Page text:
All work, no pay: Internships take unfair advantage of college students


Most students at the College of William and Mary have found or are looking for a valuable way to spend their summer months, whether through a job, research, community service or any one of a whole host of other options.

The one word, however, that always seems to spark stress in students still hunting for summer opportunities is “internship.” Many students seeking a way to augment their resumes to increase their chances of full-time employment after graduation are constantly looking for the opportunity to gain some experience in their chosen field.

But a paradox awaits students searching the summer job market: Potential employers want a candidate that has experience, but many employers are hesitant to grant students their first experience in a particular field. As a result, many students find themselves between a rock and a hard place. Furthermore, these employers, in many cases, will offer the chance to gain the desired experience, but only if students sacrifice earning wages in order to obtain it.

Consequently, many students are faced with a tough choice: Either forgo income now to increase full-time prospects upon graduation, or take a job that offers less relevant experience to help pay off student loans, textbooks and other college-related expenses. This particular dilemma has received a lot of debate and criticism in the media recently, especially pertaining to the legality of unpaid internships and their compatibility with labor laws.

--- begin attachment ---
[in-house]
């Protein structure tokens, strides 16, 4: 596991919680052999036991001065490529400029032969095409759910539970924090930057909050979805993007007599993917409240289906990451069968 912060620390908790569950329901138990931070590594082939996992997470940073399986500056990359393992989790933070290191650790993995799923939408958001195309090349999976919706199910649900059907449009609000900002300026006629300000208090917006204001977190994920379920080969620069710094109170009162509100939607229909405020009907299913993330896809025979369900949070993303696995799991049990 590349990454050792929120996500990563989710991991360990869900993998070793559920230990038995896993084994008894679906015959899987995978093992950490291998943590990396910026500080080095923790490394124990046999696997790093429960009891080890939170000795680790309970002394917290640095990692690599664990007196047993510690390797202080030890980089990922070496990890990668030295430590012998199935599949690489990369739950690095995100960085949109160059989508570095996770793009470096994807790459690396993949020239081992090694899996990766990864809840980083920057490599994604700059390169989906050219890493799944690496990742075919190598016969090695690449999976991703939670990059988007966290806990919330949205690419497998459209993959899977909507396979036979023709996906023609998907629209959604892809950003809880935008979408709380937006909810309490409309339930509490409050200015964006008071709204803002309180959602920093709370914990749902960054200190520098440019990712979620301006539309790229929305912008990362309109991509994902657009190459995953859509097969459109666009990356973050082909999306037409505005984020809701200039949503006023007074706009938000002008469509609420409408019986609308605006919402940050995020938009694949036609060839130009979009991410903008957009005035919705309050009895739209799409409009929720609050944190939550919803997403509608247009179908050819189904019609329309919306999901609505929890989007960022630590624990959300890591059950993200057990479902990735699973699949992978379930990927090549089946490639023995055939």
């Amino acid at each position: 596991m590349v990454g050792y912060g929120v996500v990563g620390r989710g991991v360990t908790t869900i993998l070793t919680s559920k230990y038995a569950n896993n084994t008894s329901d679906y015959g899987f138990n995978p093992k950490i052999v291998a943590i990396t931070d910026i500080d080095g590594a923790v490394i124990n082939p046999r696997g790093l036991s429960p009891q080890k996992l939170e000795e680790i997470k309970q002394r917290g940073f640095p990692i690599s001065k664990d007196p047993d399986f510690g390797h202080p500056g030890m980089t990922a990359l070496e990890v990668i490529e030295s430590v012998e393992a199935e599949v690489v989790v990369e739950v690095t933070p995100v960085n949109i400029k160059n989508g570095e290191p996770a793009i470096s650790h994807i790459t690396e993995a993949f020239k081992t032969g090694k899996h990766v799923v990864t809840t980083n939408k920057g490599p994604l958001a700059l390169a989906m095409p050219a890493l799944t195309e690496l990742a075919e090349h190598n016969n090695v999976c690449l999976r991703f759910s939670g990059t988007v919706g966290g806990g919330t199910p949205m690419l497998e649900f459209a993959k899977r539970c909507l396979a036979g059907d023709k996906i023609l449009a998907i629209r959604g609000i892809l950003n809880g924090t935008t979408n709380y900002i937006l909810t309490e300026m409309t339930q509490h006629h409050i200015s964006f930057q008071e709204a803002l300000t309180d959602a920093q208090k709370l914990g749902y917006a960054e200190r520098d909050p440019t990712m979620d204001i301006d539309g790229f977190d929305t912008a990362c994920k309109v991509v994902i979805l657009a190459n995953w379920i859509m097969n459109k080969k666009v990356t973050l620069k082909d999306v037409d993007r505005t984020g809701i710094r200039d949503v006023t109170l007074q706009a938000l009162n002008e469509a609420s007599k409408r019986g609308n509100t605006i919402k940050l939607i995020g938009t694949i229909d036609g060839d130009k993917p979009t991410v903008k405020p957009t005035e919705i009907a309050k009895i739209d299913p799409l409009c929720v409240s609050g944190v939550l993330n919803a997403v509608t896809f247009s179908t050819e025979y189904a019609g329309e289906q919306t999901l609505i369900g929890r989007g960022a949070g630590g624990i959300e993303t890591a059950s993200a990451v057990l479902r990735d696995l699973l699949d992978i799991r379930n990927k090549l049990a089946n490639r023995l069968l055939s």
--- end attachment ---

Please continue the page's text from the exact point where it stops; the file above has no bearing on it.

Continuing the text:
As I deliberated what position to take, I formulated defendable arguments on both sides. Proponents of non-paid internships claim that the job market has become very competitive and companies are trying to cut back on expenses, so they must choose between offering opportunities to gain experience at no pay or eliminating these programs all together, whereby no one would benefit. On the other hand, the internship programs essentially provide companies with unpaid labor by placing students in a very competitive environment, which often leaves students with no choice but to accept no pay in order to gain experience and increase the likelihood of full-time employment later. With a glimpse of both sides of the argument, I still feel such students add value to these companies and should be compensated in some way. We invest a lot of time at the College to increase our skills in a variety of ways while often incurring large amounts of student debt, and the least companies and organizations can do is recognize that effort with compensation for internships.